Local elections 2018: Conservatives yet to have proper campaign plan despite facing losses, warns Cabinet minister


A cabinet minister has warned that the Conservatives do not have a proper campaign plan in place, despite facing wipeout in London at the coming local elections.

The frontbencher told The Independent the situation the party faced was “really bad”, confirming the findings of polling released earlier this year.

He also confirmed the party is taking seriously the possibility it will lose the flagship council Wandsworth in the capital, along with Westminster and Barnet.

It comes as others in the party have warned that a dire show in the local elections in May could lead to a fresh assault on Theresa May’s leadership.

Polling undertaken by the Conservative election analyst Lord Hayward showed in January that the Conservatives could lose more than half their London boroughs in crucial elections in May.

The Independent reported more than two weeks ago that Labour had launched its London campaign, with Mayor Sadiq Khan citing Barnet and Wandsworth as key targets.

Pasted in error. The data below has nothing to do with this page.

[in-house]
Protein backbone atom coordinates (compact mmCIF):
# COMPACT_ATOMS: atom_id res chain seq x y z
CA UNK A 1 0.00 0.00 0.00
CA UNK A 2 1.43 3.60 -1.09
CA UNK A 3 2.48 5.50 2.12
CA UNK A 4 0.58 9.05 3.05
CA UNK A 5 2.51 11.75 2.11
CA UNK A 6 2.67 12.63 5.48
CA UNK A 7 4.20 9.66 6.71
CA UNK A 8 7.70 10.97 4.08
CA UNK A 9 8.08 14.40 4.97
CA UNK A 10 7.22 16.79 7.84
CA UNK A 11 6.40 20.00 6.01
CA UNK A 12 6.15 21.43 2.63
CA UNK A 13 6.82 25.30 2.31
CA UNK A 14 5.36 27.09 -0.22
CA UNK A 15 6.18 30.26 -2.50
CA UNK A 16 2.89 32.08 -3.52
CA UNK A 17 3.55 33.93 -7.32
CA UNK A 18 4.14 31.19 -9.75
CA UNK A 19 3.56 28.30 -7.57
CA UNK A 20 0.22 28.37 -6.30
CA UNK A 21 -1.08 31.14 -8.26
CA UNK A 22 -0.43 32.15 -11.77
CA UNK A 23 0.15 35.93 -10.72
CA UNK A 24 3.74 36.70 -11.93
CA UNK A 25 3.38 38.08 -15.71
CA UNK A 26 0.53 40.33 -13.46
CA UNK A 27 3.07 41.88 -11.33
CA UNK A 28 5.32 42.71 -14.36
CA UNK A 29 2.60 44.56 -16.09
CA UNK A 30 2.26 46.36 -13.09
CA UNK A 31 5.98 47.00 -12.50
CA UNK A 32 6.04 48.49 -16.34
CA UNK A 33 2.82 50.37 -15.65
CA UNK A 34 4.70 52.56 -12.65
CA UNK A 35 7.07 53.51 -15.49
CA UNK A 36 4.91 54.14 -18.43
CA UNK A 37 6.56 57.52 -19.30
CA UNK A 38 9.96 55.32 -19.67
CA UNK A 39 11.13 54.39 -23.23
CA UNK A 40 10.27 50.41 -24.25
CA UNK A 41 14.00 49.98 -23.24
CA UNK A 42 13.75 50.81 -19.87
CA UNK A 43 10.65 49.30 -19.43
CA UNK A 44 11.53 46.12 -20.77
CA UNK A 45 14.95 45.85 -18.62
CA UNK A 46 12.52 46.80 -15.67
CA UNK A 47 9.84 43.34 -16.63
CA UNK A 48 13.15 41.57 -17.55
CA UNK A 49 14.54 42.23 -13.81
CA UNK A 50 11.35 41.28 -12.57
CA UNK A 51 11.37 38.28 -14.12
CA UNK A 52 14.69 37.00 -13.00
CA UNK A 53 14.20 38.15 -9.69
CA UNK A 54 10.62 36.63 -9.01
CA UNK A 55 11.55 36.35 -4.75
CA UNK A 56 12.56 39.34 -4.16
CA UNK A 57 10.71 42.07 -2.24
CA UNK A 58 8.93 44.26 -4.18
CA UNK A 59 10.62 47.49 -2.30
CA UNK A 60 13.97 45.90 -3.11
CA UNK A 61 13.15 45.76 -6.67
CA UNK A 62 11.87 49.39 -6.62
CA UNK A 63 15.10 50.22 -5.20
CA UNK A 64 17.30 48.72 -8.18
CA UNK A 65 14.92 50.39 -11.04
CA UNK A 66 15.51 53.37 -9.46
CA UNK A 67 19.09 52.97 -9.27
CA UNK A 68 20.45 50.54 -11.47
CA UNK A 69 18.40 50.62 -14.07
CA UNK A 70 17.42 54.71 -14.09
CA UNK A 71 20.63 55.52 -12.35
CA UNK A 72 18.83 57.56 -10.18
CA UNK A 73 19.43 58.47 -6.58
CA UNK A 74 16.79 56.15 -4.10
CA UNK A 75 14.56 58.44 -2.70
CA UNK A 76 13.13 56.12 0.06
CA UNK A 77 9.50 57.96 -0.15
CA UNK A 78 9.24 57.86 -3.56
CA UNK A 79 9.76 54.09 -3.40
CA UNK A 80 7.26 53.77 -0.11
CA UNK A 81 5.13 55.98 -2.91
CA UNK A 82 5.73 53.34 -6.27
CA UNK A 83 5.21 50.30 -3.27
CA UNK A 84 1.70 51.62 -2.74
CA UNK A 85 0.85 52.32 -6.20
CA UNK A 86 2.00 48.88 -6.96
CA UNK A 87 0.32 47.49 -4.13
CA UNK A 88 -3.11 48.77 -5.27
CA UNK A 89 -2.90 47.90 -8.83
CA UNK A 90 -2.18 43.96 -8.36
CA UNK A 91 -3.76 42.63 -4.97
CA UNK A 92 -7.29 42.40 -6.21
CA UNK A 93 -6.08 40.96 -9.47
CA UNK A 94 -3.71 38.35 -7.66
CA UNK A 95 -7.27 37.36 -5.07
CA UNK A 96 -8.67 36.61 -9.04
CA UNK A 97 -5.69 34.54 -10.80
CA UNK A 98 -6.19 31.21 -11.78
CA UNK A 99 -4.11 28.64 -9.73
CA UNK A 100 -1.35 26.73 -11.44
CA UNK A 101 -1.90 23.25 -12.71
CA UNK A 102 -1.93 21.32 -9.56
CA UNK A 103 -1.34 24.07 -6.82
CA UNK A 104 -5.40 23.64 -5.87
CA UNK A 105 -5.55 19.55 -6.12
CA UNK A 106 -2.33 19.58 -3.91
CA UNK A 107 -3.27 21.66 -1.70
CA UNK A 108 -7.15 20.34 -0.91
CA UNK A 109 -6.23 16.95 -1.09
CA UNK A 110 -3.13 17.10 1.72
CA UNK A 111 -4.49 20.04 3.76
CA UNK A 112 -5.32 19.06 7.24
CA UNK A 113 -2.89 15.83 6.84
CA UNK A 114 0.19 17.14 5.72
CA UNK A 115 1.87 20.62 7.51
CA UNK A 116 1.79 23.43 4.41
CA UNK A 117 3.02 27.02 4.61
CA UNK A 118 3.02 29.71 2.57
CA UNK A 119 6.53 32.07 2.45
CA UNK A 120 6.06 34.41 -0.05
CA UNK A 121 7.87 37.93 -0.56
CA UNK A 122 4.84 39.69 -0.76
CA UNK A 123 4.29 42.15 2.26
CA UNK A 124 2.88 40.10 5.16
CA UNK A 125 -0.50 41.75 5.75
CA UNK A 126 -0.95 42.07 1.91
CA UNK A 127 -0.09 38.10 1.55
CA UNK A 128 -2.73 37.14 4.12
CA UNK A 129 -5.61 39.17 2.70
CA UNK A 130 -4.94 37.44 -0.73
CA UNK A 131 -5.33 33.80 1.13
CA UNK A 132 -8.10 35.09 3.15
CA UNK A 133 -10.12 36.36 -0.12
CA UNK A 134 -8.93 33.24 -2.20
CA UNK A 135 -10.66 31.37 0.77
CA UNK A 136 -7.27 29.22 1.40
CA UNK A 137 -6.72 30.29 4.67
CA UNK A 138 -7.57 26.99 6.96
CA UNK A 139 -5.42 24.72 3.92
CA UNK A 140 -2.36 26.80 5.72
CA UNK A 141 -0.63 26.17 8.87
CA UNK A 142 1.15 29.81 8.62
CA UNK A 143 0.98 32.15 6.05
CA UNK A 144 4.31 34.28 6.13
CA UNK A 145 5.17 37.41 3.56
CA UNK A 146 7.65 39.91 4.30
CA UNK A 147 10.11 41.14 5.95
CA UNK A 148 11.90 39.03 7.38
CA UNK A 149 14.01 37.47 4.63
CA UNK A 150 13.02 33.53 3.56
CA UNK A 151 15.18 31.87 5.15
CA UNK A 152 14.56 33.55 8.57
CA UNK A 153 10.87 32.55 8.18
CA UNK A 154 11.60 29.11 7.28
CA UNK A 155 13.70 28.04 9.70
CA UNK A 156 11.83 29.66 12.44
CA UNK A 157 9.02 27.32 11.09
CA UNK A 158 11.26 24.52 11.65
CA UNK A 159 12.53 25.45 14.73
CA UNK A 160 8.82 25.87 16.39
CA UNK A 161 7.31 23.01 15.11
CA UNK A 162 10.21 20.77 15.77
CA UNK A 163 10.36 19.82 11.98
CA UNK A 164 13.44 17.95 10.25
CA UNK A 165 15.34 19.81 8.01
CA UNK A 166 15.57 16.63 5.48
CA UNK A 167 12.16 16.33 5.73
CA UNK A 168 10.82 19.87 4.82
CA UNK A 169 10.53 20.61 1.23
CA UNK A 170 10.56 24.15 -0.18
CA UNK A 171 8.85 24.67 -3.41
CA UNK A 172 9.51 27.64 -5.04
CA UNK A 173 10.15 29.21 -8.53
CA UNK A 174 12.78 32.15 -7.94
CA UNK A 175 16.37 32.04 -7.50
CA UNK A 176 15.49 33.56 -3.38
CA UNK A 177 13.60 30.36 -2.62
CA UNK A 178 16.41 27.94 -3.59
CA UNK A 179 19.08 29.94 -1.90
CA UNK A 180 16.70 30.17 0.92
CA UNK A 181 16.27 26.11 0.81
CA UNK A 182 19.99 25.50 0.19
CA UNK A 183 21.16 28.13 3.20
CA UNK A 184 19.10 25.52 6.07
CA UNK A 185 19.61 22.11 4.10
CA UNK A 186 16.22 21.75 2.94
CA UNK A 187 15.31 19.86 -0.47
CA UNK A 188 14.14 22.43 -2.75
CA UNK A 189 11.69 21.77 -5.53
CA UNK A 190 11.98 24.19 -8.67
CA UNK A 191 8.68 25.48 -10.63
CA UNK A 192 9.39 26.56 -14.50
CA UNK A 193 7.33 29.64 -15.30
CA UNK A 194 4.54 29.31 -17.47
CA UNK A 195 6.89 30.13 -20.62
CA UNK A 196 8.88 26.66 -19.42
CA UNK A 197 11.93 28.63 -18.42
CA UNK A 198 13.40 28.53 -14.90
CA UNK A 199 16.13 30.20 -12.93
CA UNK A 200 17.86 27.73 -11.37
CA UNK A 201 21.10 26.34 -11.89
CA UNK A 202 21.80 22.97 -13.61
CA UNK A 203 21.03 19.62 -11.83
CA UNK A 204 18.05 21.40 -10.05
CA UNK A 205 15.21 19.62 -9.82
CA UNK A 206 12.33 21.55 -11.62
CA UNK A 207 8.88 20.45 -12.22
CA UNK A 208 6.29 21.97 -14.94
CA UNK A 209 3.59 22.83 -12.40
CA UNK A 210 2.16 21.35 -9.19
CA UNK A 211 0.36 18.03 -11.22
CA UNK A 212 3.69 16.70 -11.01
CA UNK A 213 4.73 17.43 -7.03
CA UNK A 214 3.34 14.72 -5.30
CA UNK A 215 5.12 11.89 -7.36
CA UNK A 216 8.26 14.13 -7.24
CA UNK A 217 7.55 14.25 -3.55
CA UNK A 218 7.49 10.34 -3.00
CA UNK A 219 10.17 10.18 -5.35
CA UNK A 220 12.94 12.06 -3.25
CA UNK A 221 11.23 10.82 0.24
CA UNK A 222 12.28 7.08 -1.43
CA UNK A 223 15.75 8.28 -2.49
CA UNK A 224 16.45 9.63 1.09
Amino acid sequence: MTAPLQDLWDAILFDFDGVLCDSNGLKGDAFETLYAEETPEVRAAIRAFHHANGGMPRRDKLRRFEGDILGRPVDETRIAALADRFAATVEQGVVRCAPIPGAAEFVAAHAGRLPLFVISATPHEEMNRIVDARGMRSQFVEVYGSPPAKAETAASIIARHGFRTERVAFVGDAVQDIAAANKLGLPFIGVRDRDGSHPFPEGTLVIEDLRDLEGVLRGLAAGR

But the Conservative Cabinet minister told The Independent:  “Things are looking really bad in London.

“We haven’t yet got our campaign plans in place for the local elections”.

Asked if they seriously believed the Conservatives will lose strongholds Barnet and Wandsworth, the minister said: “Yes.”

Wandsworth has been a Tory flagship council since Margaret Thatcher’s heyday and in the 1980s pioneered the contracting out of council services, which is at the heart of Jeremy Corbyn’s attack on Government policy.

The council has also consistently had among the lowest levels of council tax in the country, making any victory for Labour there hugely symbolic.

The 2014 election left Barnet on a knife edge with 32 Tory seats and 30 Labour seats, making it ripe for a Labour victory, while losing Westminster would also be a political kick in the teeth for Ms May’s party.  

A string of high-profile defeats is likely to make key London MPs begin to worry about their own constituencies, including Foreign Secretary Boris Johnson, given Labour activists have launched a campaign to unseat him in Uxbridge.

Conservative MPs have said that if the local elections lead to a complete meltdown, with Tories losing out in both London and Birmingham to Labour, then Ms May could face a further leadership challenge.